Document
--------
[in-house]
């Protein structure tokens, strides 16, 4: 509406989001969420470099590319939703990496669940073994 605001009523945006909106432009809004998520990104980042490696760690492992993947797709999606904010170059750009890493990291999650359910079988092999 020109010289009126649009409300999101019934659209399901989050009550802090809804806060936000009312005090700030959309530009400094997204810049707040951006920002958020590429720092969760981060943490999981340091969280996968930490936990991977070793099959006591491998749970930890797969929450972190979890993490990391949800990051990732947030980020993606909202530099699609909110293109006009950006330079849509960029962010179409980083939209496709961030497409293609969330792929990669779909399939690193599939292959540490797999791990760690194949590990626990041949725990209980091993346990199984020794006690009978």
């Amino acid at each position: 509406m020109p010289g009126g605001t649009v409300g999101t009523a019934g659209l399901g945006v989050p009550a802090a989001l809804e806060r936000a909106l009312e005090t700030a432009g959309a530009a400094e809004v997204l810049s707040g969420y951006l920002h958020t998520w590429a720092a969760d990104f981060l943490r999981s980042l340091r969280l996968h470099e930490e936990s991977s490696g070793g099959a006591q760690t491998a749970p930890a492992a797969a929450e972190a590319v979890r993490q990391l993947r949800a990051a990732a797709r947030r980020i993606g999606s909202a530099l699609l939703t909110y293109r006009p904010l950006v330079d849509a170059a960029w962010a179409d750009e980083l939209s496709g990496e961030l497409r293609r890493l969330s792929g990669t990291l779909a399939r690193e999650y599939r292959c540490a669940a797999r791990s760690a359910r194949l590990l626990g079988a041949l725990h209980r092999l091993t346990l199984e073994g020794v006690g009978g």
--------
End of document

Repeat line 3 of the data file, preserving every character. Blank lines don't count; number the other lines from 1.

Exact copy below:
């Amino acid at each position: 509406m020109p010289g009126g605001t649009v409300g999101t009523a019934g659209l399901g945006v989050p009550a802090a989001l809804e806060r936000a909106l009312e005090t700030a432009g959309a530009a400094e809004v997204l810049s707040g969420y951006l920002h958020t998520w590429a720092a969760d990104f981060l943490r999981s980042l340091r969280l996968h470099e930490e936990s991977s490696g070793g099959a006591q760690t491998a749970p930890a492992a797969a929450e972190a590319v979890r993490q990391l993947r949800a990051a990732a797709r947030r980020i993606g999606s909202a530099l699609l939703t909110y293109r006009p904010l950006v330079d849509a170059a960029w962010a179409d750009e980083l939209s496709g990496e961030l497409r293609r890493l969330s792929g990669t990291l779909a399939r690193e999650y599939r292959c540490a669940a797999r791990s760690a359910r194949l590990l626990g079988a041949l725990h209980r092999l091993t346990l199984e073994g020794v006690g009978g």